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Sunday, January 9, 2022

New Jersey Parents File a Lawsuit To Block Remote Learning For Their Children With Disabilities


Daniella Rutz, a Kindergarten teacher at School Number 5 in Cliffside Park, N.J. on
Friday Sept. 18, 2020. Tariq Zehawqi/

Parents of students with disabilities in New Jersey oppose remote learning for their children, saying ""Since the beginning of the pandemic, we have learned that students attending school remotely suffer socially, emotionally, and academically," the motion says. "Special-education students suffer more so than non-disabled students."

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A group of New Jersey parents has gone to court to bar schools across the state from switching to remote learning, arguing that online instruction violates the rights of students with disabilities.

A federal judge has set a Friday deadline for the state and 19 school districts named in the lawsuit – including Camden, Toms River, Cape May and Roxbury in Morris County – to respond with details about their virtual-learning programs.

The motion filed by Manhattan attorney Patrick Donohue and his nonprofit Brain Injury Rights Group comes as schools around New Jersey have curtailed in-person learning amid another surge in the coronavirus. In North Jersey, Hackensack, Teaneck, Paterson, Dover and Sparta, among others, are all operating remotely this week.

Remote learning has had disastrous consequences for special-education students, said Donohue, who filed a similar motion in Michigan this week and says he plans to take the fight to other states.

“It is inexcusable for school districts to continue to violate the rights of special education students by closing schools," he said in a statement. "Shame on those who were silent while the greatest case of child sacrifice occurs in human history! Where is Gov. Phil Murphy?”

Donohue on Monday asked U.S. District Court Judge John Michael Vazquez to issue a temporary restraining order forbidding districts from closing schools. The motion was filed in federal court in Newark and lists 13 parents of special-education students as plaintiffs.

"Since the beginning of the pandemic, we have learned that students attending school remotely suffer socially, emotionally, and academically," the motion says. "Special-education students suffer more so than non-disabled students."

The state Department of Education "doesn't publicly comment on matters involving pending litigation," spokesperson Michael Yaple said in an email.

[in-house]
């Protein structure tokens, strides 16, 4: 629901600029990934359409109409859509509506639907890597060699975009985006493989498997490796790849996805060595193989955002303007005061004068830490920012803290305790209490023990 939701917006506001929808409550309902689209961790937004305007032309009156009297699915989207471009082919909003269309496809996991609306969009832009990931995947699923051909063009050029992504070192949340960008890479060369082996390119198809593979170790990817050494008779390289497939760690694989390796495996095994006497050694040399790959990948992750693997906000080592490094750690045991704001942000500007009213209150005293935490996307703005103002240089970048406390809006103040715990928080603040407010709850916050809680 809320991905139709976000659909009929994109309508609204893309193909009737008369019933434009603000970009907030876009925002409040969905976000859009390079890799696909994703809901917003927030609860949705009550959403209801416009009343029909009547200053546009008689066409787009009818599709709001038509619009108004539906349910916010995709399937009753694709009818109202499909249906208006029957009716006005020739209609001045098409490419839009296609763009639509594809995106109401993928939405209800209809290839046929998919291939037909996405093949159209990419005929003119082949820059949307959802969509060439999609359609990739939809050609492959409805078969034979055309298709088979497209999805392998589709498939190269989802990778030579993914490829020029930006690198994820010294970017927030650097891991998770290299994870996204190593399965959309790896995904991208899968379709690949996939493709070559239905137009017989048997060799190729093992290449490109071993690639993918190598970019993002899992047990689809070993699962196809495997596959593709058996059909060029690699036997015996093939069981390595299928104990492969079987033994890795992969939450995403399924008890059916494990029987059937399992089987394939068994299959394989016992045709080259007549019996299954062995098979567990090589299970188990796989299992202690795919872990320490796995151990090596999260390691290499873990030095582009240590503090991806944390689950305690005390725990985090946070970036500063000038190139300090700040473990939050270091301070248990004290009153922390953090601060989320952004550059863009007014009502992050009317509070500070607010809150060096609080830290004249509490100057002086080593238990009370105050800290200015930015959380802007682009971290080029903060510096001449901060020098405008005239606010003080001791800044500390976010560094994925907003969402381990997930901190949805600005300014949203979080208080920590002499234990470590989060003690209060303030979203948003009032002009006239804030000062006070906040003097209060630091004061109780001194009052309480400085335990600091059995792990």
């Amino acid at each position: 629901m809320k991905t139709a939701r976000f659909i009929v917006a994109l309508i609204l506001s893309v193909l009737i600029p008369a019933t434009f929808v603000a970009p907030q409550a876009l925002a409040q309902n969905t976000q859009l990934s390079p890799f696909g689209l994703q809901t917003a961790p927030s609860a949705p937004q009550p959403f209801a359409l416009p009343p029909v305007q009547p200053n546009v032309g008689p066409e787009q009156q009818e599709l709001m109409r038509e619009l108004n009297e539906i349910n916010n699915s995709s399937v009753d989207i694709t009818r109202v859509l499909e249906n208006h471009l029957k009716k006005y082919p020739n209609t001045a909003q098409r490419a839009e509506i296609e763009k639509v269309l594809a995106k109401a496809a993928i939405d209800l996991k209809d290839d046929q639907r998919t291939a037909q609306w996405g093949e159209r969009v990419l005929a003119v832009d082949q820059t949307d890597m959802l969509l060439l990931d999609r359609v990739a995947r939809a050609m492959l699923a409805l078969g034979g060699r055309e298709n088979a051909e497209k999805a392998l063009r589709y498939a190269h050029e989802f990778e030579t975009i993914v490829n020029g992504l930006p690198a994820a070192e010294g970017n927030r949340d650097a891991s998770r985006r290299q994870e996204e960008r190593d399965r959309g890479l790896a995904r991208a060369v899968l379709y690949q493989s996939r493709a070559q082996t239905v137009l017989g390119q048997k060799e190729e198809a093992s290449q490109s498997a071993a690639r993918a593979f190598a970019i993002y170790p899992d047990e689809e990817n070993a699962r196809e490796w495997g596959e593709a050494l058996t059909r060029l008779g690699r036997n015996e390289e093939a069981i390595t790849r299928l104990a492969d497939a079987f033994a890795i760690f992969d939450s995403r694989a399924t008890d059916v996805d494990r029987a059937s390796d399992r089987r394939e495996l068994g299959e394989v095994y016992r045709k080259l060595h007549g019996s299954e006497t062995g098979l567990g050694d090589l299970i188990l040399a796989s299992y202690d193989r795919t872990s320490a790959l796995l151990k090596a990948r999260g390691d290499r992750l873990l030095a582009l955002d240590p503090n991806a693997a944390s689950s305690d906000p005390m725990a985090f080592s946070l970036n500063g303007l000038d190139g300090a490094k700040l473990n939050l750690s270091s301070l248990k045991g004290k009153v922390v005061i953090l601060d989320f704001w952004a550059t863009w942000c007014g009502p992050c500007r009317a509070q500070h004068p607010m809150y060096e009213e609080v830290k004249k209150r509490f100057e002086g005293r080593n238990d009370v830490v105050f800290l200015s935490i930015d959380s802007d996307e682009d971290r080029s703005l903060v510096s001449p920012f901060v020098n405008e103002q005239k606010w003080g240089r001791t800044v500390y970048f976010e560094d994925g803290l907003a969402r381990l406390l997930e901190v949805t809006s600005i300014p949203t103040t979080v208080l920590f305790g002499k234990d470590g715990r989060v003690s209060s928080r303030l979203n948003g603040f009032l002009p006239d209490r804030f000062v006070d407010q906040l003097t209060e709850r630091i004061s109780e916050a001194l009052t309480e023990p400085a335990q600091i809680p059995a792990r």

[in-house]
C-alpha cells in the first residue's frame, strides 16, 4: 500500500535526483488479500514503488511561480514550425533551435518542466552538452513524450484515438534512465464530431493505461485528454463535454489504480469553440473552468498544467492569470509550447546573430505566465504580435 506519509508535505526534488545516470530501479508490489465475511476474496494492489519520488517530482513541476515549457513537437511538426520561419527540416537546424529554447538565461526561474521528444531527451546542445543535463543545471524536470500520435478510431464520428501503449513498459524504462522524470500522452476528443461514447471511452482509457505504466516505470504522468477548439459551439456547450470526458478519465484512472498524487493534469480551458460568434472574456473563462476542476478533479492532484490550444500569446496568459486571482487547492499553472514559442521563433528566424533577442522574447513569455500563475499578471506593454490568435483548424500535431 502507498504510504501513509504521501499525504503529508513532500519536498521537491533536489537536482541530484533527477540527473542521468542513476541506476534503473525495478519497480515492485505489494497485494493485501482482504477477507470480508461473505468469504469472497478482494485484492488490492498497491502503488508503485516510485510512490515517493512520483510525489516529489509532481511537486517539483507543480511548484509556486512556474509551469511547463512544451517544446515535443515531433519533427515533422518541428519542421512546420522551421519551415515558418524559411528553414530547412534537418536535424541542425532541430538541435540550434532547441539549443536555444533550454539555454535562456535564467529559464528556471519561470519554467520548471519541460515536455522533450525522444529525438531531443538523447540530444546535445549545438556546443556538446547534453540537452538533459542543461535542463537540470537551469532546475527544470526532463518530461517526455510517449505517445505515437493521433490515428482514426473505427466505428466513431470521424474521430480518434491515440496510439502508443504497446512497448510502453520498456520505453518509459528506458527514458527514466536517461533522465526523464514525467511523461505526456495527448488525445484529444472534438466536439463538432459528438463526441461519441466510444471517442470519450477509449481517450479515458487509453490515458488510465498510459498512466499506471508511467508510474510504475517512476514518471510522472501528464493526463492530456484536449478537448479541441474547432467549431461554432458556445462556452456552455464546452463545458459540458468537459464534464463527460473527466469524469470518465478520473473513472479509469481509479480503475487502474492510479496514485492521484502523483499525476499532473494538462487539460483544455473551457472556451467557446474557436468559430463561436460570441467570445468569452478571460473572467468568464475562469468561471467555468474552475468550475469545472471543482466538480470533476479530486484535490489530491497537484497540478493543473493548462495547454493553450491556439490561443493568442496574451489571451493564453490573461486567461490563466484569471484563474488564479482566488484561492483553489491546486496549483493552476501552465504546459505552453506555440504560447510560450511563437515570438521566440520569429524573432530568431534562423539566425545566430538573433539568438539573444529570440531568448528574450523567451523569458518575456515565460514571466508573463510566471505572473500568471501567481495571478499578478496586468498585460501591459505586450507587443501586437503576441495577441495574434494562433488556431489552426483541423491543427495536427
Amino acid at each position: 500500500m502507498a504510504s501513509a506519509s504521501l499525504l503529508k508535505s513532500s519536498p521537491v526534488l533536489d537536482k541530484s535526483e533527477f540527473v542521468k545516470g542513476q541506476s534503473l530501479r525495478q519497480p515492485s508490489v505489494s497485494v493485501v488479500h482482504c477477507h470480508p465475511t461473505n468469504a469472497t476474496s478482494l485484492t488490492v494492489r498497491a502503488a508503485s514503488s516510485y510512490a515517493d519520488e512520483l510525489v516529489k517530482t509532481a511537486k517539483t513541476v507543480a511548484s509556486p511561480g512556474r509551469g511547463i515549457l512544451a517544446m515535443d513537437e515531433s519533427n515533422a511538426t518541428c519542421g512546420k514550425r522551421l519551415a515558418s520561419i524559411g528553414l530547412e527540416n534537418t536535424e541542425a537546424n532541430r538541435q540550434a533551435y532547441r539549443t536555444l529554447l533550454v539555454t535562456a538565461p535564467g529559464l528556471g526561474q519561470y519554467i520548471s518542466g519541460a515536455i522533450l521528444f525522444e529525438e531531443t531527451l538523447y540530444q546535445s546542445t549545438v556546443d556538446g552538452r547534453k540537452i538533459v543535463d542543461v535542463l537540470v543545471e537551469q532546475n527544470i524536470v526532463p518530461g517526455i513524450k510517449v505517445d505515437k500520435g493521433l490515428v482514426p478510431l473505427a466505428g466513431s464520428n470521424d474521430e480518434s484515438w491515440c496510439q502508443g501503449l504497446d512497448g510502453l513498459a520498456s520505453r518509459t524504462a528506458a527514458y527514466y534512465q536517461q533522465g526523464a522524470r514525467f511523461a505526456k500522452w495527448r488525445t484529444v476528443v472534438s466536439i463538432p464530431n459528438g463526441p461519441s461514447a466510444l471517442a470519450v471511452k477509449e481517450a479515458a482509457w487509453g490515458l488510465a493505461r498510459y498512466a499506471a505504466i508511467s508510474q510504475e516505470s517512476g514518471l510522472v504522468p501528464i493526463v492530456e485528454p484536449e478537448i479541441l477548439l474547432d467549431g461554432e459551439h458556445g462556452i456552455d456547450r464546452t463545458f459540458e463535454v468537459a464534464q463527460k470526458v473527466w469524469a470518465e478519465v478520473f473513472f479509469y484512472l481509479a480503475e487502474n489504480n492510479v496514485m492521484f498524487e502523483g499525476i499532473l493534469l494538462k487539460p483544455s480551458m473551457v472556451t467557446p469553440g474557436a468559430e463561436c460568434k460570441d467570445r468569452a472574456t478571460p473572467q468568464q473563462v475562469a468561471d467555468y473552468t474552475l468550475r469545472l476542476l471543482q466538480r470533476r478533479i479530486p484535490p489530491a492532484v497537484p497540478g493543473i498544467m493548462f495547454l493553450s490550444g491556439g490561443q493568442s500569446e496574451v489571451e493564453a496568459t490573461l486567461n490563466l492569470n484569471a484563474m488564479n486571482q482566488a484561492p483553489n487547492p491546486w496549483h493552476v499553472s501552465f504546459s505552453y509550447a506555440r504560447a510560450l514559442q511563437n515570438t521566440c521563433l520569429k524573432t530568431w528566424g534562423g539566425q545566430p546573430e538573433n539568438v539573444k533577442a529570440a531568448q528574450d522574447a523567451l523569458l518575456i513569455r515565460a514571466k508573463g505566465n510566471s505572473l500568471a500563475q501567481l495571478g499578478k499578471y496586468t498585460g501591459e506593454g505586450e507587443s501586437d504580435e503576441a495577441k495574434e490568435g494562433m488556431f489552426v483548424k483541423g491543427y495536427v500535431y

A wintertime spike in COVID infections has shattered records in recent weeks, with the state announcing another 27,404 cases on Thursday. Hospitalizations climbed to almost 5,600, rivaling levels seen during the deadly first wave of the pandemic in spring 2020, though there are signs that new infections have often been more mild.

Donohue's motion is the latest salvo in a class-action lawsuit filed in October on behalf of special-education students. The suit seeks to resume services outlined in students’ education plans or to force districts to issue vouchers so parents can pay for supplemental resources.

Regardless of whether motivated by staff shortages or inhibiting the spread of COVID, school closings have unfairly harmed the parents who brought the suit who rely on individualized education programs (IEPs) for the welfare of their children, Donohue said.

IEPs are plans hashed out by families and local school officials, along with special education teachers and psychologists, who tailor curriculum guidelines to meet the physical, emotional, and behavioral needs of students with disabilities.

Not providing the services laid out in these plans violates students’ civil rights under the federal Individuals with Disability Education Act, the plaintiffs said.

Monday's motion called out a number of local districts that have gone remote or substantially reduced instruction time, including those in Newark, Jersey City, Hackensack, West Orange, and the South Orange-Maplewood district.

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Closings are “illegal” and violate the “rights of each special-education student” whenever decisions are made without the consent of parents, Donohue said. When there are disagreements over which services are to be offered, students are supposed to remain in their current programs until they are resolved, Donohue said.

There were 223,903 New Jersey students between the ages of 5 and 21 in special-education programs in 2020, according to the most recent figures from the state Department of Education.

Other New Jersey school districts named in the suit are Camden City School District, New Brunswick, Pennsauken, Union City, West New York, Trenton, Bridgeton, Black Horse Pike Regional School District, Plainfield, Rahway, Merchantville, Lower Cape May Regional School District, Lower Township Elementary School District, and Burlington City schools.

Families and advocates of people with disabilities stress the importance of routines and in-person instruction for some students in these programs. Students on the autism spectrum, for example, suffer larger setbacks when personal interactions and schedules are taken away.

“Kids with autism have a lot of deficits in communication and socialization areas, so learning through a computer screen presents a challenge,” said Leah Farinola, the principal of REED Academy in Oakland, which is geared to students with autism. Farinola is not connected to the suit.

Recognizing that challenge, the Bergen County school has stayed open through the pandemic. Some students lose more ground than others when schools close, she said.

Gene Myers is a reporter for For unlimited access to the most important news from your local community, please subscribe or activate your digital account today.